Home, Nonviolent resistance, Politics in Mthwakazi, Progressivism

Learn how Zimbabwean politics and institutions shape poverty in Mthwakazi

Until you have insight of features of slavery, you cannot fight it; until you are able to define your freedom in your own words and freely live your life within that definition, you are not free. For Mthwakazi people to set themselves free, they need to have an understanding that within the borders of Zimbabwe they are not free and equally important, they need insight of the visible and invisible chains restricting their freedom.

The ZANU PF-led government with its blatant tribalism and operationalised attitude of ‘what’s in it for me?’ in its dealings with Mthwakazi issues has left the region reeling in poverty.  

Meanwhile the well drilled purveyors of disinformation within the state media continue to oversee the limited notion of negative attitudes to education in the region to explain poverty and economic inequalities that see Mthwakazi disproportionately affected. People have been falsely made to believe all of our problems are a result of poor formal education uptake and poor academic achievement in the region.

Unsurprisingly some of our educated elite have bought into the theory of socio-cultural factors causing the alleged poor attitudes to academic education and the poor academic attainment con, internalised it and tolerated it. This theory does not start to account for the poor mobilisation of financial and material resources from central government to the region.

An idea has been drummed into us and we have been misled to directly link our poverty and economic performance, nothing more. We are made to understand that income distribution is all down to economic performance, and the fact we lack education and vital skills required by the industry means we are hired in less paying roles thus as ethnic Ndebeles and/ or Mthwakazi citizens are paid less on average.

Formal education or none, the reality has not escaped us, we are closer to the impact of the decisions of this evil system. We are under no illusion of the significance of power and institutions in mapping the distribution of resources in society.

We want the Harare administration to understand that we are not fools they take us for and we have moved away from the distorted view that our poverty is shaped by economic performance and will therefore disproportionately affect certain demographic groups than others to take a keen interest in how our on-going poverty is shaped and maintained by a combination of Zimbabwe’s power resources and institutions.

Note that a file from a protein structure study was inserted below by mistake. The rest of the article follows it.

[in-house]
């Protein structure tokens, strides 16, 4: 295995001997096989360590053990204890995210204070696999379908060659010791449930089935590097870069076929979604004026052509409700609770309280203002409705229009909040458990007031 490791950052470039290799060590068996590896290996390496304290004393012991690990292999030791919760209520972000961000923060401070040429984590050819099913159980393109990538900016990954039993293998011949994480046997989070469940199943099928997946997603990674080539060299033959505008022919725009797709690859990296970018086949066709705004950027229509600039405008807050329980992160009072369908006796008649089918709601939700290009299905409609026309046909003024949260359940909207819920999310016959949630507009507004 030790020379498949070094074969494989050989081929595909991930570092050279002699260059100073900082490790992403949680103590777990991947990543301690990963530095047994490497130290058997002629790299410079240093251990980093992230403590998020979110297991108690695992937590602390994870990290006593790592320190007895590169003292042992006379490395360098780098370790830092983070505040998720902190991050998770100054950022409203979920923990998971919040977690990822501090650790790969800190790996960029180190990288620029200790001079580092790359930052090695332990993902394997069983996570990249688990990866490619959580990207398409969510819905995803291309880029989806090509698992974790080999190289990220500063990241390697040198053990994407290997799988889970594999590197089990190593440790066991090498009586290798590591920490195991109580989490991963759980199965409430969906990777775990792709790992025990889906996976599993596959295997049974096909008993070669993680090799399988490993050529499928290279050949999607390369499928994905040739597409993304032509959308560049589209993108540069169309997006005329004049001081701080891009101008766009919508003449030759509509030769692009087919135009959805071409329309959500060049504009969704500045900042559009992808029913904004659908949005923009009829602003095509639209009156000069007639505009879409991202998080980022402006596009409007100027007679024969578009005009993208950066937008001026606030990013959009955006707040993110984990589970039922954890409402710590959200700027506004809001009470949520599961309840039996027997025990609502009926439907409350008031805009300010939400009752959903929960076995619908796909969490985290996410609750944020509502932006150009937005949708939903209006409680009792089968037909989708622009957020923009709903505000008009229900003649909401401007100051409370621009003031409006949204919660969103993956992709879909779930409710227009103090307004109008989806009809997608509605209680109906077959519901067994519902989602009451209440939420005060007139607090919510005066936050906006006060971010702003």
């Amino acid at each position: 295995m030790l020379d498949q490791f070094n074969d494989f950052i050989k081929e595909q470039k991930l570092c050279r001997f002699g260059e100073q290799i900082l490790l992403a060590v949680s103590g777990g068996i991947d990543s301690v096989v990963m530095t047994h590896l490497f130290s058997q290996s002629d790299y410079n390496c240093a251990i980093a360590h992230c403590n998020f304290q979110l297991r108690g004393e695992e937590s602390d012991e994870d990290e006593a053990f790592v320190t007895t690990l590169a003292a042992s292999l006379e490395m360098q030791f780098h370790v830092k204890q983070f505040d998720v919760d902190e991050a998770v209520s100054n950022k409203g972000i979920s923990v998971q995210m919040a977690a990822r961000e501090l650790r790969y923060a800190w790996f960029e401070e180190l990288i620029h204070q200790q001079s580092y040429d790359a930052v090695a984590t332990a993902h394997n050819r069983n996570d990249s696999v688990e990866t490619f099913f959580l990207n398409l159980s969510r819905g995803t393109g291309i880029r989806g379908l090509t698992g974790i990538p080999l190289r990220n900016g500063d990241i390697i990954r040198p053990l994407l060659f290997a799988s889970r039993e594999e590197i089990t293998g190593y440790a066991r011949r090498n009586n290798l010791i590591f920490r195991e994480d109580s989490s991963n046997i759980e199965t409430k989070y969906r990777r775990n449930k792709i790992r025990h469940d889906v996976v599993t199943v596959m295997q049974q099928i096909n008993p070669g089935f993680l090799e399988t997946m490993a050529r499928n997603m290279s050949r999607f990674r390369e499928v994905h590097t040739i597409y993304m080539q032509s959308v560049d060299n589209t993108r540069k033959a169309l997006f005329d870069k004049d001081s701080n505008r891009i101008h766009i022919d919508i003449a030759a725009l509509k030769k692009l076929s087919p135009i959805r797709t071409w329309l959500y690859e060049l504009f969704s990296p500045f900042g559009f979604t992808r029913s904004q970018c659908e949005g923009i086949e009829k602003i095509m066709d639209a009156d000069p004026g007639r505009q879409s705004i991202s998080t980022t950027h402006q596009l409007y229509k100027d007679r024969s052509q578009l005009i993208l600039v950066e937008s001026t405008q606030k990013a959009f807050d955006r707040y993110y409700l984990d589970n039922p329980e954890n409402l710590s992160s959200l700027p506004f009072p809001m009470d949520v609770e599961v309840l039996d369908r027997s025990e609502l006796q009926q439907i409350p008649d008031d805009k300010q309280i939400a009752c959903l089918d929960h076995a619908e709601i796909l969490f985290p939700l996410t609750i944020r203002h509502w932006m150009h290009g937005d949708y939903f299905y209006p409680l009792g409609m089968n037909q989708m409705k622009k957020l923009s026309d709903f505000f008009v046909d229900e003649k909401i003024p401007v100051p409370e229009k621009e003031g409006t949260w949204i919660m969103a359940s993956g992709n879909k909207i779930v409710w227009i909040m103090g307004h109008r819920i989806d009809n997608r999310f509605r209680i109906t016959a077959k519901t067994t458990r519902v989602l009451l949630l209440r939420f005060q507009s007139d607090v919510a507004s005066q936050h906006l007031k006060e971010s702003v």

Like many disadvantaged communities around the world, the cause of our poverty is multifactorial. We strongly believe Mthwakazi’s poverty is a by-product of the ZANU PF government’s calculated Matabeleland disenfranchisement programme, but so far we have only relied on anecdotal evidence to prove our point.

We need to create capacity within our organisation to research how formal rules and regulations act against Mthwakazi’s political and economic resource mobilisation. This is a fundamental area that has to be addressed if we are to make real strides towards true freedom.

Bringing in social science researchers into the fold will be an essential move. We want to investigate how the elite use their access to power to mobilise state and economic power resources to empower themselves while denying the poor public access to basics.

Through the 40 years of uninterrupted and unrestricted access to power, the Zimbabwean state has effectively diverted power and economic resources to their areas of interest and away from the public. It is therefore paramount that we focus on the workings of power in the reproduction of norms, values and structures that produce or mitigate inequality. We ask how understanding the least visible kinds of power can help us to tackle the damaging aspects of inequality, be it injustice, misrecognition, poverty or disenfranchisement.

We have grown to understand that the default distribution of political power in Zimbabwe favours people of ethnic Shona background and the elites. This default distribution leads to a default unequal distribution of income that sees Mthwakazi deprived.

Under the ZANU PF-led government, inclusive economic institutions are a taboo, instead Zimbabwe operates under extractive institutions, which are characterised by weak laws, corruption, disorder, insecurity, a chaotic economic space and do not create property rights and tend to restrict instead of opening access to the economic market to certain population groups.

What is worth understanding is that these extractive institutions are intentional, and did not develop by mistake. The poor and Mthwakazi citizens are deliberately restricted access. The extractive institutions were designed and are maintained by the elite and the politically powerful to extract resources from the broader society for the benefit of the few. Unsurprisingly, securing and sustaining these institutions are extractive political institutions that concentrate power and opportunity in the hands of an elite within ZANU PF.

Identifying the right targets is essential in a war. To realise our true freedom we need to invest in a quality study that would objectively show the public how power and institutions are linked to our poverty. And when people can visualise that link, they will be ready to work with us to chart a new and better way forward. It is incumbent upon pro-Mthwakazi groups to mobilise the less advantaged citizens as it is essential for the working class and others to bond together and attract some of the middle class to gain any real political power. 

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